OpenStax Anatomy and Physiology
Language is, arguably, a very human aspect of neurological function. There are certainly strides being made in understanding communication in other species, but much of what makes the human experience seemingly unique is its basis in language. Any understanding of our species is necessarily reflective, as suggested by the question “What am I?” And the fundamental answer to this question is suggested by the famous quote by René Descartes: “Cogito Ergo Sum” (translated from Latin as “I think, therefore I am”). Formulating an understanding of yourself is largely describing who you are to yourself. It is a confusing topic to delve into, but language is certainly at the core of what it means to be self-aware.
The neurological exam has two specific subtests that address language. One measures the ability of the patient to understand language by asking them to follow a set of instructions to perform an action, such as “touch your right finger to your left elbow and then to your right knee.” Another subtest assesses the fluency and coherency of language by having the patient generate descriptions of objects or scenes depicted in drawings, and by reciting sentences or explaining a written passage. Language, however, is important in so many ways in the neurological exam. The patient needs to know what to do, whether it is as simple as explaining how the knee-jerk reflex is going to be performed, or asking a question such as “What is your name?” Often, language deficits can be determined without specific subtests; if a person cannot reply to a question properly, there may be a problem with the reception of language.
An important example of multimodal integrative areas is associated with language function. Adjacent to the auditory association cortex, at the end of the lateral sulcus just anterior to the visual cortex, is Wernicke’s area. In the lateral aspect of the frontal lobe, just anterior to the region of the motor cortex associated with the head and neck, is Broca’s area. Both regions were originally described on the basis of losses of speech and language, which is called aphasia. The aphasia associated with Broca’s area is known as an expressive aphasia, which means that speech production is compromised. This type of aphasia is often described as non-fluency because the ability to say some words leads to broken or halting speech. Grammar can also appear to be lost. The aphasia associated with Wernicke’s area is known as a receptive aphasia, which is not a loss of speech production, but a loss of understanding of content. Patients, after recovering from acute forms of this aphasia, report not being able to understand what is said to them or what they are saying themselves, but they often cannot keep from talking.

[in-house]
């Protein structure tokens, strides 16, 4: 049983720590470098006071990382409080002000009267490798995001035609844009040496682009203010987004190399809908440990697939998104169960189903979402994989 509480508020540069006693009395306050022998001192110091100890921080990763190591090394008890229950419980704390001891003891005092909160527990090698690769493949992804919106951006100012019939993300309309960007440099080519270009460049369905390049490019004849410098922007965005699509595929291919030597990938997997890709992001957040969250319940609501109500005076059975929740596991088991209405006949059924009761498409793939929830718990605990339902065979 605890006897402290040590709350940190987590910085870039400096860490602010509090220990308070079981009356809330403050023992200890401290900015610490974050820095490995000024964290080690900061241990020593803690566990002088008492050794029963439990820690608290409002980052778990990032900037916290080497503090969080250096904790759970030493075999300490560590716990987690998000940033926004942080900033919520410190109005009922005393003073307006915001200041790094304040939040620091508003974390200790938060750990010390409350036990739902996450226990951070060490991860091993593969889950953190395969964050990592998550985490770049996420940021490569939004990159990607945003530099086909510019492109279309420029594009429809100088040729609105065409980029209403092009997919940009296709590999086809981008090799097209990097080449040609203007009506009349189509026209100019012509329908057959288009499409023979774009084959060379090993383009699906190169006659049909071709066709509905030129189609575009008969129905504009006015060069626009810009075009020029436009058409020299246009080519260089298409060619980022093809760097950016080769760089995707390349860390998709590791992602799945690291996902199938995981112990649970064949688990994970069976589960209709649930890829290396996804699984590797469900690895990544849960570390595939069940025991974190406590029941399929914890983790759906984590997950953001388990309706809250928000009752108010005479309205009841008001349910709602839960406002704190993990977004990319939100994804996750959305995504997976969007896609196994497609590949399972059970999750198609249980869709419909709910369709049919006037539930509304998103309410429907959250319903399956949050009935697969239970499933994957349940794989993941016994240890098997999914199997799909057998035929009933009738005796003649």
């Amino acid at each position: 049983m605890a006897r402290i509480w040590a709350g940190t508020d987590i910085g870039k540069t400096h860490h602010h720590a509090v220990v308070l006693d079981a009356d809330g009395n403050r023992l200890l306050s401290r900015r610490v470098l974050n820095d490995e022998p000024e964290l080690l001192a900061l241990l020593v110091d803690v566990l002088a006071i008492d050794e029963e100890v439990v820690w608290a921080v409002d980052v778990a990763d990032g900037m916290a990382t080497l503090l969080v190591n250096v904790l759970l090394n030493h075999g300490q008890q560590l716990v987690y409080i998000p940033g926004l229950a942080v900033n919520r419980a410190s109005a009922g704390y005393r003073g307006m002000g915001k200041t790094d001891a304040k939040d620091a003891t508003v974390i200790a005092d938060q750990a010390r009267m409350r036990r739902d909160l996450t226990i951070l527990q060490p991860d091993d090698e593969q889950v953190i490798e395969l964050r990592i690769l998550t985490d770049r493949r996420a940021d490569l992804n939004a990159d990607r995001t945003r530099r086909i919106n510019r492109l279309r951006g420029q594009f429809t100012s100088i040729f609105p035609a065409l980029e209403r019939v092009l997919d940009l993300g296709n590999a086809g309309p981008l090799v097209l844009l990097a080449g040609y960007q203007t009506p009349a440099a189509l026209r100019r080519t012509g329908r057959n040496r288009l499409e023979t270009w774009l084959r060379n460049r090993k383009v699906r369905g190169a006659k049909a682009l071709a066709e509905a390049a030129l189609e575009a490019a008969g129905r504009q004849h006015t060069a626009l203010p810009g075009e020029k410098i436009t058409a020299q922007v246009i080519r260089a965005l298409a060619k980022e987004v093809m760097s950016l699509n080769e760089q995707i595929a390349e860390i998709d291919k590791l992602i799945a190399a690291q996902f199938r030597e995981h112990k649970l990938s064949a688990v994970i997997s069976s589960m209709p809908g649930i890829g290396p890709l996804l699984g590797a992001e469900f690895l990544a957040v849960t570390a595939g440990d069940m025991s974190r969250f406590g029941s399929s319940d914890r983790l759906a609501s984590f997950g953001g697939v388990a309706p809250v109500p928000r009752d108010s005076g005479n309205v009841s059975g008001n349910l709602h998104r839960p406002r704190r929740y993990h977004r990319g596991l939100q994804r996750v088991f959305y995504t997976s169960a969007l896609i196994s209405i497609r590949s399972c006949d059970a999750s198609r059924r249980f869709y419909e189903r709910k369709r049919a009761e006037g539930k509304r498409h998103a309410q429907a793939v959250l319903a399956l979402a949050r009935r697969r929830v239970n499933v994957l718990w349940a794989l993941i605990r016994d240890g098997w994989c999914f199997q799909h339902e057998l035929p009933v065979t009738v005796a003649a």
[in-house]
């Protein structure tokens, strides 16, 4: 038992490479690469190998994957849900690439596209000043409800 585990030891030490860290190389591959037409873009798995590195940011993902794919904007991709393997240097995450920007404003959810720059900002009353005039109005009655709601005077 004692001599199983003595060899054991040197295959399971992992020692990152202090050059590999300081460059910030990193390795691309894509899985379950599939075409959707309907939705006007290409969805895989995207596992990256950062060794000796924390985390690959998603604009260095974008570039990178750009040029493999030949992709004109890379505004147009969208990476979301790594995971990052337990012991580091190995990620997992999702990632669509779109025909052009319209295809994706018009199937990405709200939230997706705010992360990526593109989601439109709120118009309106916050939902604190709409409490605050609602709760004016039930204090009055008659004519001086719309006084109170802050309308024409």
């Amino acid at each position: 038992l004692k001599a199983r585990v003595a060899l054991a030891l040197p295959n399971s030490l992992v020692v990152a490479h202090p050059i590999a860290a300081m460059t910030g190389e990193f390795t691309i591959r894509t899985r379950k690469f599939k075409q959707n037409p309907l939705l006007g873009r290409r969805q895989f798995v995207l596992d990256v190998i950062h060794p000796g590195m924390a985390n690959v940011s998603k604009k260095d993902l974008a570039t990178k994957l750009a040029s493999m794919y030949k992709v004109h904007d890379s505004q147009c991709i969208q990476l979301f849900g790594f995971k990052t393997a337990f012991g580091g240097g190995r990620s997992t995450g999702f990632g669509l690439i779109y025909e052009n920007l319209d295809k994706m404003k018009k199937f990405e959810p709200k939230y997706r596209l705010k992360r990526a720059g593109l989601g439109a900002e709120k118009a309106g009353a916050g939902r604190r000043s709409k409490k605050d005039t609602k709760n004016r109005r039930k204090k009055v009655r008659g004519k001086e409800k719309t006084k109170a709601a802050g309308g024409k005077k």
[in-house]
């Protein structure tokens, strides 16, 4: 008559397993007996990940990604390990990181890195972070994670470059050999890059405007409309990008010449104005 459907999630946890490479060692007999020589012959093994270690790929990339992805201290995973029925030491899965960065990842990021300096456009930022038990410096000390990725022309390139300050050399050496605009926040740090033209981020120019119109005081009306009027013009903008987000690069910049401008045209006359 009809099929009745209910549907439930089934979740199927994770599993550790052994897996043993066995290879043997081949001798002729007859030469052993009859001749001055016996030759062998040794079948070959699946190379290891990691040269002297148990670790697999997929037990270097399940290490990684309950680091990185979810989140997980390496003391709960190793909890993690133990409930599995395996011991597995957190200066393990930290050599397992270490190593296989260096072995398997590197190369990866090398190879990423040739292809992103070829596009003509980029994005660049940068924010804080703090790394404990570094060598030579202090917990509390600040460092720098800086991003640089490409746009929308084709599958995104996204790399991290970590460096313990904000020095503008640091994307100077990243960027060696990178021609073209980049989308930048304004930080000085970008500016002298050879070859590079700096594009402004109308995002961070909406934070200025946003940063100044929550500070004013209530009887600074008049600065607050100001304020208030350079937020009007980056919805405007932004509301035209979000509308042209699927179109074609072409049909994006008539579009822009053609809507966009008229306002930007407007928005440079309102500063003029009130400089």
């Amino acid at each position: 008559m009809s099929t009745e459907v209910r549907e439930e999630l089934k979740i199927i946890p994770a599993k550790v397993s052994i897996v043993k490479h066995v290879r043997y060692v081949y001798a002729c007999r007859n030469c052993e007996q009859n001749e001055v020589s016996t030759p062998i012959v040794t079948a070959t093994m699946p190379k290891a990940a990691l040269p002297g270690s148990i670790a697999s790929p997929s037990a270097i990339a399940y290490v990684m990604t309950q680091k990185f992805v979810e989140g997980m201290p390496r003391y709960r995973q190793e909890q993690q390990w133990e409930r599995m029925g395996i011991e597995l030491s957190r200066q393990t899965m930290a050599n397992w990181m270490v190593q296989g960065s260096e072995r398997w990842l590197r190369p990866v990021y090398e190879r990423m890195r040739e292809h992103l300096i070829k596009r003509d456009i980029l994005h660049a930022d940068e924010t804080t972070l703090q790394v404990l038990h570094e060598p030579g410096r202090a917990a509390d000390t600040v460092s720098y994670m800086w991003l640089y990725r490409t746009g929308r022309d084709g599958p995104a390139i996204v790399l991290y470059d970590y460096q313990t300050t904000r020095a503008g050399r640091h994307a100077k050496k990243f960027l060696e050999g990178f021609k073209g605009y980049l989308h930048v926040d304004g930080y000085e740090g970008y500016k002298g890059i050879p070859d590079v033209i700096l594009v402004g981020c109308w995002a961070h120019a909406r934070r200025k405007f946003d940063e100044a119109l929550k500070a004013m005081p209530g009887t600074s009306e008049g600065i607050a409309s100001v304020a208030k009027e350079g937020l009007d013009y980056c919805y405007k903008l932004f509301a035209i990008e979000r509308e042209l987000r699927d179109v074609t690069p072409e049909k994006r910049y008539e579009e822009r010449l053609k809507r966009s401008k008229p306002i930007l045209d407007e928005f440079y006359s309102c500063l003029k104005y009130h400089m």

The two regions are connected by white matter tracts that run between the posterior temporal lobe and the lateral aspect of the frontal lobe. Conduction aphasia associated with damage to this connection refers to the problem of connecting the understanding of language to the production of speech. This is a very rare condition, but is likely to present as an inability to faithfully repeat spoken language.
Betts, J. G., Young, K. A., Wise, J. A., Johnson, E., Poe, B., Kruse, D. H., … DeSaix, P. (n.d.). Anatomy and Physiology. Houston, Texas: OpenStax. Access for free at: https://openstax.org/details/books/anatomy-and-physiology